It’s a shocking statistic: nearly 1,000 people are dying from COVID-19 each day on average in the UK.
In comparison, New Zealand has not recorded a single COVID death since September.
The new data means the UK now has the unfortunate title of having the highest death rate from coronavirus in the world.
To break the figures down: an average of 935 daily deaths in the UK over the last week is the equivalent of more than 16 people in every million dying.
The Czech Republic has previously been in the top spot since 11 January. The UK jumped into first place when the government published the latest coronavirus deaths on Sunday night.
The number of deaths over a weekend tends to be lower due to a delay in reporting. That means the number of daily deaths in the UK will likely rise once again when the new figures are releases throughout the week.
The 671 Covid-19 deaths recorded on Sunday now brings the total number of confirmed deaths from COVID-19 in the UK to 89,261.
This is the highest cumulative death toll in Europe. That number ranks only behind the US, Brazil, India and Mexico globally. All of these countries have far higher populations, which is why the UK’s statistics are the worst.
The equivalent of one in every 20 people has now been infected with coronavirus. That’s 3.4 million confirmed infections. The UK death rate is now higher than it was during the first wave of Covid-19 infections in April last year. Back then the numbers peaked at 13 per million people daily.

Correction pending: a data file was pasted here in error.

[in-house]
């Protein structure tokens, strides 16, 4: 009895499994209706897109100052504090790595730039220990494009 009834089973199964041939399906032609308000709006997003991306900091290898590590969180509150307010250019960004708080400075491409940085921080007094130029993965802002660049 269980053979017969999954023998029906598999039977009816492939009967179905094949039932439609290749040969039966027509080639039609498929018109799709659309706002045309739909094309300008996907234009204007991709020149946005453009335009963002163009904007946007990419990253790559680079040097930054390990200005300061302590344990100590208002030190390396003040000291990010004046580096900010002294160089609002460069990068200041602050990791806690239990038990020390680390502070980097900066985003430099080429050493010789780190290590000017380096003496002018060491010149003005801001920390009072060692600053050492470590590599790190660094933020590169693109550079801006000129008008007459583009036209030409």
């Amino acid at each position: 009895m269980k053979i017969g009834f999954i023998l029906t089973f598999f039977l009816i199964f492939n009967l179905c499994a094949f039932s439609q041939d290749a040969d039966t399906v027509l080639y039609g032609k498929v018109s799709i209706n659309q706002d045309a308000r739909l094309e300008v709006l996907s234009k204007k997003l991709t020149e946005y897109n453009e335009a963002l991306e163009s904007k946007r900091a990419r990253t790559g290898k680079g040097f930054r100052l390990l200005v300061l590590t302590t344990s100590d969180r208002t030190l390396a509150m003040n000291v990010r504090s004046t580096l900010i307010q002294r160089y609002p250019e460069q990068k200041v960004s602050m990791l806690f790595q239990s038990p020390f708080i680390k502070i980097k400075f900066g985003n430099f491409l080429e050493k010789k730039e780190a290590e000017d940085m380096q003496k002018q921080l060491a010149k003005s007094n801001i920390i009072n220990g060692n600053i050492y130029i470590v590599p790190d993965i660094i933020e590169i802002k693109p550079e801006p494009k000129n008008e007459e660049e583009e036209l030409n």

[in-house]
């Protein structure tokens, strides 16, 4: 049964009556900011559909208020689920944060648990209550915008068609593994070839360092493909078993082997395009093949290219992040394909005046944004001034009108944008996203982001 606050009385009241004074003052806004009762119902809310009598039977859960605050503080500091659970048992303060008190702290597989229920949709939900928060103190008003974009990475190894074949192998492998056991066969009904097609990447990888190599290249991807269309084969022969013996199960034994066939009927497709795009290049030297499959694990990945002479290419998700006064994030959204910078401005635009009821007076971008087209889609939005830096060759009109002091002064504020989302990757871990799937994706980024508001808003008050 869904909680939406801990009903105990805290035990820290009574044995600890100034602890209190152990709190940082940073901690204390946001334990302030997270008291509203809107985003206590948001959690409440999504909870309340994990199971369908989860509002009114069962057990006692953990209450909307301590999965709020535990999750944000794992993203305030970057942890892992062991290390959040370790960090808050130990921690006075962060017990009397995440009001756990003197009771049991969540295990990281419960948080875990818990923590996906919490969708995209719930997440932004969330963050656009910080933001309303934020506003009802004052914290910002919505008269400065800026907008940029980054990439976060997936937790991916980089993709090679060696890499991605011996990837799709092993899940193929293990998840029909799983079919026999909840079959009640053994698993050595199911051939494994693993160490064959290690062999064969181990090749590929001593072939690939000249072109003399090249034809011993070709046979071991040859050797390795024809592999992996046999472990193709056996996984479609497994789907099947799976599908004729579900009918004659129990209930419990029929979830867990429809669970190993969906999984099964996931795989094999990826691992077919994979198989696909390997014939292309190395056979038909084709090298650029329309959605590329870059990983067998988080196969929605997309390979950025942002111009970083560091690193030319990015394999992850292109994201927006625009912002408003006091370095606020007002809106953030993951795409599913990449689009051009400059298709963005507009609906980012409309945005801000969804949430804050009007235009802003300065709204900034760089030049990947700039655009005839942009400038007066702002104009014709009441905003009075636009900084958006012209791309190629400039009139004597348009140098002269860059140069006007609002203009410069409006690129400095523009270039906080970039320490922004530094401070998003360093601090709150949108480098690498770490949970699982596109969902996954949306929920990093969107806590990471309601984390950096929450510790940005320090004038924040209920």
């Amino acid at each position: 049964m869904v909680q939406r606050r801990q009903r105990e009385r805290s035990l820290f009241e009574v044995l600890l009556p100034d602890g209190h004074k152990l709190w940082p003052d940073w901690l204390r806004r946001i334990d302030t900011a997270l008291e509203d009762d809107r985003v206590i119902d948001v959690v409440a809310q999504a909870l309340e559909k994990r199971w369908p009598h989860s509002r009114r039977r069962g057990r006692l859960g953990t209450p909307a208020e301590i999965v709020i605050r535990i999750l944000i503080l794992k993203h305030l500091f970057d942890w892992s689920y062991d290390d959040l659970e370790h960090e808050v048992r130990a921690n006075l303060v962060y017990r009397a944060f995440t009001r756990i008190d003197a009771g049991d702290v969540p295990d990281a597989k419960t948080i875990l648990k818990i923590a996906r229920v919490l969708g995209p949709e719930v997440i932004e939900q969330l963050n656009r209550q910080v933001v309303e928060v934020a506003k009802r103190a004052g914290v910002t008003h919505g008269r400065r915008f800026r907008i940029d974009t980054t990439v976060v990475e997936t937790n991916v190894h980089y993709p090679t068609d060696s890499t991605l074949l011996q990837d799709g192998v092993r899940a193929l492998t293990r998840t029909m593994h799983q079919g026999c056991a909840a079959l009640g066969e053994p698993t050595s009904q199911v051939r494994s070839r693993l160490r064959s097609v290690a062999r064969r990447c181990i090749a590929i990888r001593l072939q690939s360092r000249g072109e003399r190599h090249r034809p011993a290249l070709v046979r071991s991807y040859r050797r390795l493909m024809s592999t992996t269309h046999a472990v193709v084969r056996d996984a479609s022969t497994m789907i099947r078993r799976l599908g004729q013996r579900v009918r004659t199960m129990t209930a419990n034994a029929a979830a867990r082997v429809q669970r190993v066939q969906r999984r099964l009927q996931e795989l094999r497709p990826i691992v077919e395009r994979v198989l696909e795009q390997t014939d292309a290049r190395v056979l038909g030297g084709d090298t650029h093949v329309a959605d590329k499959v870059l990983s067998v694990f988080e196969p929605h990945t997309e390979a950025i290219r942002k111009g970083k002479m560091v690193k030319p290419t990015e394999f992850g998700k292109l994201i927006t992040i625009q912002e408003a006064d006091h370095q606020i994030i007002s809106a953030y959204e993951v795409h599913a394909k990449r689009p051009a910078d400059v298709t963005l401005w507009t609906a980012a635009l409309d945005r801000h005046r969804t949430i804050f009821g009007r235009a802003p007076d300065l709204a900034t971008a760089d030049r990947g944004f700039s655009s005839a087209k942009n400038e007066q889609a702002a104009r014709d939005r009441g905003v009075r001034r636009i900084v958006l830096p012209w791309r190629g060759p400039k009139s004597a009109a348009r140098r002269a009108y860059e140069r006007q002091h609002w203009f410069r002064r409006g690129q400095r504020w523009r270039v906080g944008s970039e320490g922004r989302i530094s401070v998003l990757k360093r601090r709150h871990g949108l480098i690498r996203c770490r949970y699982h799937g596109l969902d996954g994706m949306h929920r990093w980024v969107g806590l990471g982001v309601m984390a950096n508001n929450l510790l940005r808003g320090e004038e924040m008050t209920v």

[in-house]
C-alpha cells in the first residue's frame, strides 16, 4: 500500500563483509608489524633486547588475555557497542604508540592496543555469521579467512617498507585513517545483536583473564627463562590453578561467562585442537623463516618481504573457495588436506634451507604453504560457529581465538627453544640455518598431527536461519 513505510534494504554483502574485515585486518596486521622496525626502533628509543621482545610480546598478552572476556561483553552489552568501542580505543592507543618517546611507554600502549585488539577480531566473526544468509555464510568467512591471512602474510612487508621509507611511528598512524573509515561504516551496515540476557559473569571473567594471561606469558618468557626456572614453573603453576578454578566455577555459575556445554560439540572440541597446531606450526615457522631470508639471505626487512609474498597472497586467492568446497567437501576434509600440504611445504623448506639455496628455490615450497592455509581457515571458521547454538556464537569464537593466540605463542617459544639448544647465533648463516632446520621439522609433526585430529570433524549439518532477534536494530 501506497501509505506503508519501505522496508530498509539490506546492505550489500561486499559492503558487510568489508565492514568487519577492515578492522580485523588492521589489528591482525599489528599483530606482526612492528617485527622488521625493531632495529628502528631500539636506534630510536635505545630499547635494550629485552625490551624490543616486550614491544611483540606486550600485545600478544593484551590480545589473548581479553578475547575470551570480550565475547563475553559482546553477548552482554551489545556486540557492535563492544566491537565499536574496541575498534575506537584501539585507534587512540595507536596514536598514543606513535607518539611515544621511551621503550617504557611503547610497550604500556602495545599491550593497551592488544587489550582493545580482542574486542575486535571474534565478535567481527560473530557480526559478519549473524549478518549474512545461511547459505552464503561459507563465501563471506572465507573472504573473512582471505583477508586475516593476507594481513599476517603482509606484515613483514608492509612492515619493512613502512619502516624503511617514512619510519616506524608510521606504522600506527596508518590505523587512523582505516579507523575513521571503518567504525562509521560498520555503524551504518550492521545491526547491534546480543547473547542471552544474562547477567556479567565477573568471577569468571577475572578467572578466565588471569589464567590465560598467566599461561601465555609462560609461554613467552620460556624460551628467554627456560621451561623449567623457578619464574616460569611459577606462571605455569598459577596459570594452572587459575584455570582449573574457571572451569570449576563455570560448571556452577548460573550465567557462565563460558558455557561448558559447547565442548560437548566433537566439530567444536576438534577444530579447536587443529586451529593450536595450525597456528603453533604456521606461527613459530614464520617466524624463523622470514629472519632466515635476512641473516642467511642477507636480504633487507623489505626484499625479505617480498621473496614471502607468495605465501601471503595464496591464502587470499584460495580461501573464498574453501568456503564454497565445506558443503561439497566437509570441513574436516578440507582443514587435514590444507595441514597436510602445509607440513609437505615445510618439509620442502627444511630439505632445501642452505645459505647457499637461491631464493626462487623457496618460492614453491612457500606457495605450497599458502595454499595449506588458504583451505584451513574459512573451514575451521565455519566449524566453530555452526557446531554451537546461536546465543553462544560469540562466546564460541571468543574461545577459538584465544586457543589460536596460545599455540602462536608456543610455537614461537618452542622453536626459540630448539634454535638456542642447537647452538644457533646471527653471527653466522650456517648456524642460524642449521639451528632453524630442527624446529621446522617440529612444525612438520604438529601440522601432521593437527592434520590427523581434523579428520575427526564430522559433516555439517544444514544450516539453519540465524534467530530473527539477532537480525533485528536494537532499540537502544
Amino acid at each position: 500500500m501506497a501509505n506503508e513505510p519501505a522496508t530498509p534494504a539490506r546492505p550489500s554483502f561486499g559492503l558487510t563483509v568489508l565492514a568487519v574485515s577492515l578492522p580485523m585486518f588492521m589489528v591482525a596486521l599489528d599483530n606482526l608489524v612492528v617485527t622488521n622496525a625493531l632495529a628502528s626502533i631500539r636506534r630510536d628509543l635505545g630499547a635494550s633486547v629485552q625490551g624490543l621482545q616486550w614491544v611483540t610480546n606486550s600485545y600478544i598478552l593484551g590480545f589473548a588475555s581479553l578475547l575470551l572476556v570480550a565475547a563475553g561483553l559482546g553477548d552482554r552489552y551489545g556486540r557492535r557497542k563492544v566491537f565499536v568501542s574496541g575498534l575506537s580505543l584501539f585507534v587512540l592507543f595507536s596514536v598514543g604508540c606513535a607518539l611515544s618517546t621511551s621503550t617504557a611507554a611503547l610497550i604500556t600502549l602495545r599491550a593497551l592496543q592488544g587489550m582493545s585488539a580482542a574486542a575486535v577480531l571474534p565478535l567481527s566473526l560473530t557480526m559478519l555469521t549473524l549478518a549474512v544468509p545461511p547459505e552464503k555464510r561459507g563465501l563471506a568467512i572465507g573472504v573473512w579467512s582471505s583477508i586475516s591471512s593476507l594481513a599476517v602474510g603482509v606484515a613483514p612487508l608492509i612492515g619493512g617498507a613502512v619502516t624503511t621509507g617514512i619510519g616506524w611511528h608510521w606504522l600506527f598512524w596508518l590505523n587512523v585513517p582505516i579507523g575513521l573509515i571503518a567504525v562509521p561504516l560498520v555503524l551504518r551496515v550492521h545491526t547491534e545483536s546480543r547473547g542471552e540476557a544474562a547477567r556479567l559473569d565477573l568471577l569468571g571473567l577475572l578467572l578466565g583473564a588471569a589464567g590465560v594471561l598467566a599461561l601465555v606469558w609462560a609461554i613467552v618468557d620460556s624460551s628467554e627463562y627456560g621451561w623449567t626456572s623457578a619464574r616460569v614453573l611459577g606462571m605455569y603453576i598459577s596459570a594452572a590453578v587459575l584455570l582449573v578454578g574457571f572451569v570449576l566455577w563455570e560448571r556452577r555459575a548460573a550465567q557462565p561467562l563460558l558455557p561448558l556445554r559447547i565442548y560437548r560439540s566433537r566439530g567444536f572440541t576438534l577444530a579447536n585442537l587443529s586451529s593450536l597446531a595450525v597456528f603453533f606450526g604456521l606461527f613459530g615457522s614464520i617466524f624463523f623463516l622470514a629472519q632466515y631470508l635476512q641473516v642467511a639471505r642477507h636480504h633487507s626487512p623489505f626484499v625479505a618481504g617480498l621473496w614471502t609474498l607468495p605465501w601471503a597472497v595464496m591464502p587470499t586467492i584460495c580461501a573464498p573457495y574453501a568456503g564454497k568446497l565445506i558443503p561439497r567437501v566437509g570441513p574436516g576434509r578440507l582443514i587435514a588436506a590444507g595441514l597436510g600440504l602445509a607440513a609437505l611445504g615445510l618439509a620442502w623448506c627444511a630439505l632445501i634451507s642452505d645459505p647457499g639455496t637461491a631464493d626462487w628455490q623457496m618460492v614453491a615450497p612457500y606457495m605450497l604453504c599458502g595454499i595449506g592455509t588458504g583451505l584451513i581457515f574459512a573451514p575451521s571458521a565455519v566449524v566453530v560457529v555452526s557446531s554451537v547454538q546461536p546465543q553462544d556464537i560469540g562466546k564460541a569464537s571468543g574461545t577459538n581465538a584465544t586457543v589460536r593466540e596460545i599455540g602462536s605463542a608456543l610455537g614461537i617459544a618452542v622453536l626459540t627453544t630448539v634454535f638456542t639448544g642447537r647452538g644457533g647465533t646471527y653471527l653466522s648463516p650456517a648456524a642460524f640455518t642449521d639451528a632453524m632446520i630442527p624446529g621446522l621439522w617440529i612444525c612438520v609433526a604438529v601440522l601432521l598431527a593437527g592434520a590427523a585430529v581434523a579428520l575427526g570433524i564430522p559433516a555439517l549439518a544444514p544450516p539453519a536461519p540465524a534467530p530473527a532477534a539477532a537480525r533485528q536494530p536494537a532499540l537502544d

Max Roser is a University of Oxford researcher and the founder of Our World in Data. He says other countries took quicker and more decisive action in the early stages of the pandemic. He tweeted: “The last Covid death in New Zealand was in mid-September.”
These aren’t the only numbers to increase though. The number of people in hospital with Covid-19 is much higher than the first peak too. This suggests that the number of daily deaths will continue to increase.
“The Number Of Deaths Will Continue To Rise”
Chief medical officer Chris Whitty said the number of hospital admissions and deaths were expected to continue to rise, at least in the short term.
“I’m afraid in the next week we do anticipate the number of people in the NHS and the number of deaths will continue to rise as the effects of what everyone has done continue to feed through,” Professor Whitty said.
“The peak of deaths I fear is in the future, the peak of hospitalisations in some parts of the country may be around now and beginning to come off the very, very top.
“Because people are sticking so well to the guidelines we do think the peaks are coming over the next week to 10 days for most places in terms of new people into hospital.”
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Image via Alamy